Effects of cognitive tasks on car drivers’ behaviors and physiological responses
The effects of drivers’ engagement in cognitive tasks (i.e., non-visual, cognitively loading activities unrelated to the task of driving) are debated and unclear. Numerous experiments show impaired driver behaviors, yet naturalistic studies typically do not find an increased crash risk. In the future, autonomous driving (AD) is expected to improve traffic safety while allowing safe engagement in cognitive (and other) tasks. Having the opportunity to perform non-driving related tasks while traveling may then motivate drivers to use AD, provided they can actually engage in the tasks. Unfortunately, research on drivers’ engagement in cognitive tasks suffers severe methodological limitations since reliable and unintrusive measures of cognitive load are lacking.
The aim of this thesis is therefore to advance the understanding of task-induced cognitive load in the context of traffic safety. This aim is split into two objectives: A) to better understand how drivers’ involvement in cognitive tasks can affect safety-relevant driver behaviors and decisions and B) to provide methodological guidance about assessing cognitive load in drivers using physiological measures.
To accomplish Objective A, effects of cognitive tasks on driver behaviors were studied during routine driving and in a safety-critical event in a driving simulator. Also, drivers’ ability to engage in a non-driving related task while using AD in real traffic was explored. In line with the cognitive control hypothesis (Engström et al., 2017), it was found that cognitive tasks negatively affected driver behaviors in situations where cognitive control was needed, for example in intersections—but not in a lead vehicle braking scenario where responses were triggered automatically by visual looming. It was also found that although the number of off-path glances decreased during cognitive load, the timing of the remaining glances was unaffected. Clearly, cognitive load has different effects on different mechanisms. When using AD, drivers were indeed capable of engaging in a non-driving related task—suggesting that AD will be able to fulfill drivers’ desire to perform such tasks while traveling, which may motivate AD usage and thus improve traffic safety (given that AD is truly safer than manual driving). Finally, a simulator study addressing Objective B showed that the measurability of cognitive load was greatly improved by recognizing that multiple coexisting mental responses give rise to different physiological responses. This approach can provide less context-dependent measurements and allows for a better, more detailed understanding of the effects of cognitive tasks.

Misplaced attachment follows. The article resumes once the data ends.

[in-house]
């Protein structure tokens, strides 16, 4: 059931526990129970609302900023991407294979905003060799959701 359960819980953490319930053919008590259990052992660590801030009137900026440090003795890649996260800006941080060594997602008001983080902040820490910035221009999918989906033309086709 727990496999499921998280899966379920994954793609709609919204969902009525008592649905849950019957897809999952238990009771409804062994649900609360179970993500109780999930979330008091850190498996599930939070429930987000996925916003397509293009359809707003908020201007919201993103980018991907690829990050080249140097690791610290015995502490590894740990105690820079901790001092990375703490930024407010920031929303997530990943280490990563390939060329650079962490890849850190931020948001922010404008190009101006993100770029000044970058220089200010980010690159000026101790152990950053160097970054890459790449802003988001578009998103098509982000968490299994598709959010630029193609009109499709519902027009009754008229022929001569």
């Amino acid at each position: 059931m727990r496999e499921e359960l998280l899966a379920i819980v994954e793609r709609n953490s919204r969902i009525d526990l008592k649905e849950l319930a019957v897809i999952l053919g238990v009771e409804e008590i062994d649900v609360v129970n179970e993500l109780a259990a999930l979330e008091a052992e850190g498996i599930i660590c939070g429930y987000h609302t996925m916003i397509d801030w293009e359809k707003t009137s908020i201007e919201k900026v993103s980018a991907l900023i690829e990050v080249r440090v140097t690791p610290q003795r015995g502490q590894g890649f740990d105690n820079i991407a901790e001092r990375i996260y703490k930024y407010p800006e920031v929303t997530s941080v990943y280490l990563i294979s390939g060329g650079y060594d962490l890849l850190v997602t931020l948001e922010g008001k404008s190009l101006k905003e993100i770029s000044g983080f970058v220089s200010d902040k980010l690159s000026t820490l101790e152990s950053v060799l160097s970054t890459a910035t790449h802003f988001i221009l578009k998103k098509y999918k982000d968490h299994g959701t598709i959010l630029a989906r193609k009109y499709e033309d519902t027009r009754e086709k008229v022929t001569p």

These findings can help improve traffic safety—both by being used in system development, and as part of the systems themselves.